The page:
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      Effect of tocotrienol from Bixa orellana (annatto) on bone microstructure, calcium content, and biomechanical strength in a model of male osteoporosis induced by buserelin

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          Abstract

          Background

          Patients receiving androgen deprivation therapy experience secondary hypogonadism, associated bone loss, and increased fracture risk. It has been shown that tocotrienol from Bixa orellana (annatto) prevents skeletal microstructural changes in rats experiencing primary hypogonadism. However, its potential in preventing bone loss due to androgen deprivation therapy has not been tested. This study aimed to evaluate the skeletal protective effects of annatto tocotrienol using a buserelin-induced osteoporotic rat model.

          Methods

          Forty-six male Sprague Dawley rats aged 3 months were randomized into six groups. The baseline control (n=6) was sacrificed at the onset of the study. The normal control (n=8) received corn oil (the vehicle of tocotrienol) orally daily and normal saline (the vehicle of buserelin) subcutaneously daily. The buserelin control (n=8) received corn oil orally daily and subcutaneous buserelin injection (75 µg/kg) daily. The calcium control (n=8) was supplemented with 1% calcium in drinking water and daily subcutaneous buserelin injection (75 µg/kg). The remaining rats were given daily oral annatto tocotrienol at 60 mg/kg (n=8) or 100 mg/kg (n=8) plus daily subcutaneous buserelin injection (75 µg/kg) (n=8). At the end of the experiment, the rats were euthanized and their blood, tibia, and femur were harvested. Structural changes of the tibial trabecular and cortical bone were examined using X-ray micro-computed tomography. Femoral bone calcium content and biomechanical strength were also evaluated.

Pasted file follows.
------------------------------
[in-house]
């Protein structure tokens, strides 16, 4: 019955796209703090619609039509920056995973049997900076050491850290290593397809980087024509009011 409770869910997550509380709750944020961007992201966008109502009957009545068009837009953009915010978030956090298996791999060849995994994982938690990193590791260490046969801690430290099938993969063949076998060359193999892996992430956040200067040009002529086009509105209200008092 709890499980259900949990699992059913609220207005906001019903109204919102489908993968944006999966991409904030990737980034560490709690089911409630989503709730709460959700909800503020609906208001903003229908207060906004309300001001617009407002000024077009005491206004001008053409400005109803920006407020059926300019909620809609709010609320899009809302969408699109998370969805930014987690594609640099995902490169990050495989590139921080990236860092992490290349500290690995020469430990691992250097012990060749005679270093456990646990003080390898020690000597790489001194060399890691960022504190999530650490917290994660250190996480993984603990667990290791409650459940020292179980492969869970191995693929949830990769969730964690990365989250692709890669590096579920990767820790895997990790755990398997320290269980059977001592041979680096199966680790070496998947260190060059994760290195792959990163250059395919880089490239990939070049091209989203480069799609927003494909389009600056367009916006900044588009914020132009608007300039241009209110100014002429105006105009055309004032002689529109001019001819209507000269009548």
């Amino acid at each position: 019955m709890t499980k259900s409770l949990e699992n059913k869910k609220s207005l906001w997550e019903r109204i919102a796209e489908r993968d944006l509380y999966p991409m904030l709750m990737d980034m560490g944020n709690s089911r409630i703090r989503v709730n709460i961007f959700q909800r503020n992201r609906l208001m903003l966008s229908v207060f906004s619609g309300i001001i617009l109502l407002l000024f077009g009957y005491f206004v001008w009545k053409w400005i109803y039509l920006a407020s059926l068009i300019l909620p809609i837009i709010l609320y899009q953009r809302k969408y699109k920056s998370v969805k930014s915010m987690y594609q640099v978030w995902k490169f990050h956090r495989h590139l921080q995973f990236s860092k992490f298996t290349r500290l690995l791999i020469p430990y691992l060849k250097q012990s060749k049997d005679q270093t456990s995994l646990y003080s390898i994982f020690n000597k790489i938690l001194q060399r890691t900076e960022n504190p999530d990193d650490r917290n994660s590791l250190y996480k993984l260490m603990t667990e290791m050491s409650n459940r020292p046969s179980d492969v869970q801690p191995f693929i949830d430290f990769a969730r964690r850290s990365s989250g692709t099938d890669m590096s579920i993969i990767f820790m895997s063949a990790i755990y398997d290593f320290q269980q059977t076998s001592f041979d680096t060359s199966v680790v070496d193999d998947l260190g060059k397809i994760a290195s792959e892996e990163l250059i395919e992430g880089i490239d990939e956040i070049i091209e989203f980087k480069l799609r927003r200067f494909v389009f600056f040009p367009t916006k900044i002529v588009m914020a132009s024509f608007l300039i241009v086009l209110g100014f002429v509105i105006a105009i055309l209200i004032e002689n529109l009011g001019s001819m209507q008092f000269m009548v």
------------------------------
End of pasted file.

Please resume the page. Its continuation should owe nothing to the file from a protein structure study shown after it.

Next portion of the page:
Results

          Annatto tocotrienol at 60 and 100 mg/kg significantly prevented the deterioration of trabecular bone and cortical thickness in buserelin-treated rats ( P<0.05). Both doses of annatto tocotrienol also improved femoral biomechanical strength and bone calcium content in buserelin-treated rats ( P<0.05). The effects of annatto tocotrienol were comparable to calcium supplementation.

          Conclusion

          Annatto tocotrienol supplementation is effective in preventing degeneration of the bone induced by buserelin. Therefore, it is a potential antiosteoporotic agent for men receiving androgen deprivation therapy.

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          Most cited references 40

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          Pamidronate to prevent bone loss during androgen-deprivation therapy for prostate cancer.